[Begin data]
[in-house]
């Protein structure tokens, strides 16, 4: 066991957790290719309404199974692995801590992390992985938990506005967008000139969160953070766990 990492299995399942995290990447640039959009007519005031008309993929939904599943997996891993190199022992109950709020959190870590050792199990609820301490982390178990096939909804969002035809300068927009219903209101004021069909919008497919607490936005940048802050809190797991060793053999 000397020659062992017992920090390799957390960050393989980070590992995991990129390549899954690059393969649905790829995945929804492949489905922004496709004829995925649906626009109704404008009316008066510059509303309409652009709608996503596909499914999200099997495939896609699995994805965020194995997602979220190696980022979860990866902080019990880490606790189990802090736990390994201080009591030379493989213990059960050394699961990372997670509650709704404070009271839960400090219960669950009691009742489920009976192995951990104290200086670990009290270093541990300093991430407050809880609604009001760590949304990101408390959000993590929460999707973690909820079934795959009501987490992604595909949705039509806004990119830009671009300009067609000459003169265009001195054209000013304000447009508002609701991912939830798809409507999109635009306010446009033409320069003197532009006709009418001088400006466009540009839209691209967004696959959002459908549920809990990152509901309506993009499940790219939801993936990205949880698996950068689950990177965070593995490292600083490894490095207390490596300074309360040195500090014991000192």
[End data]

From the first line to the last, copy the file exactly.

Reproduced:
[in-house]
């Protein structure tokens, strides 16, 4: 066991957790290719309404199974692995801590992390992985938990506005967008000139969160953070766990 990492299995399942995290990447640039959009007519005031008309993929939904599943997996891993190199022992109950709020959190870590050792199990609820301490982390178990096939909804969002035809300068927009219903209101004021069909919008497919607490936005940048802050809190797991060793053999 000397020659062992017992920090390799957390960050393989980070590992995991990129390549899954690059393969649905790829995945929804492949489905922004496709004829995925649906626009109704404008009316008066510059509303309409652009709608996503596909499914999200099997495939896609699995994805965020194995997602979220190696980022979860990866902080019990880490606790189990802090736990390994201080009591030379493989213990059960050394699961990372997670509650709704404070009271839960400090219960669950009691009742489920009976192995951990104290200086670990009290270093541990300093991430407050809880609604009001760590949304990101408390959000993590929460999707973690909820079934795959009501987490992604595909949705039509806004990119830009671009300009067609000459003169265009001195054209000013304000447009508002609701991912939830798809409507999109635009306010446009033409320069003197532009006709009418001088400006466009540009839209691209967004696959959002459908549920809990990152509901309506993009499940790219939801993936990205949880698996950068689950990177965070593995490292600083490894490095207390490596300074309360040195500090014991000192």